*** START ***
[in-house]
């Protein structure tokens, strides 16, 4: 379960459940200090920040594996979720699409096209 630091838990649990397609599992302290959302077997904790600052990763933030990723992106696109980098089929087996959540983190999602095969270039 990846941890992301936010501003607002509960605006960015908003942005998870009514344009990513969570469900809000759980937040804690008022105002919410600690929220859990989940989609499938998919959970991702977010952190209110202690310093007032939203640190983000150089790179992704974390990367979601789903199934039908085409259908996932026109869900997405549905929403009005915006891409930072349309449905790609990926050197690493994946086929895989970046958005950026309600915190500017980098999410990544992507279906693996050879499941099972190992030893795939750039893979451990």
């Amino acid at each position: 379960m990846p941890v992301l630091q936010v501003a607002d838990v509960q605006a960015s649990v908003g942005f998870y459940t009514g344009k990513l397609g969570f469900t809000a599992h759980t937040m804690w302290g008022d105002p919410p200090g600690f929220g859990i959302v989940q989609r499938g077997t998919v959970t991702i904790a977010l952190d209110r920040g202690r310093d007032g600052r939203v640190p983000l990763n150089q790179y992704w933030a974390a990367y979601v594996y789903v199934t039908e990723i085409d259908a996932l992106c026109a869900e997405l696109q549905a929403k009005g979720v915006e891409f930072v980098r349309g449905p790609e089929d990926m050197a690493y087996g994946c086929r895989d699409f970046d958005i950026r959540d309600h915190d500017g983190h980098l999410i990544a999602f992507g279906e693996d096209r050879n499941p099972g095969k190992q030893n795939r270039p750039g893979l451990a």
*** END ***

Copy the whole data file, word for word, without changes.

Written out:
[in-house]
């Protein structure tokens, strides 16, 4: 379960459940200090920040594996979720699409096209 630091838990649990397609599992302290959302077997904790600052990763933030990723992106696109980098089929087996959540983190999602095969270039 990846941890992301936010501003607002509960605006960015908003942005998870009514344009990513969570469900809000759980937040804690008022105002919410600690929220859990989940989609499938998919959970991702977010952190209110202690310093007032939203640190983000150089790179992704974390990367979601789903199934039908085409259908996932026109869900997405549905929403009005915006891409930072349309449905790609990926050197690493994946086929895989970046958005950026309600915190500017980098999410990544992507279906693996050879499941099972190992030893795939750039893979451990």
């Amino acid at each position: 379960m990846p941890v992301l630091q936010v501003a607002d838990v509960q605006a960015s649990v908003g942005f998870y459940t009514g344009k990513l397609g969570f469900t809000a599992h759980t937040m804690w302290g008022d105002p919410p200090g600690f929220g859990i959302v989940q989609r499938g077997t998919v959970t991702i904790a977010l952190d209110r920040g202690r310093d007032g600052r939203v640190p983000l990763n150089q790179y992704w933030a974390a990367y979601v594996y789903v199934t039908e990723i085409d259908a996932l992106c026109a869900e997405l696109q549905a929403k009005g979720v915006e891409f930072v980098r349309g449905p790609e089929d990926m050197a690493y087996g994946c086929r895989d699409f970046d958005i950026r959540d309600h915190d500017g983190h980098l999410i990544a999602f992507g279906e693996d096209r050879n499941p099972g095969k190992q030893n795939r270039p750039g893979l451990a």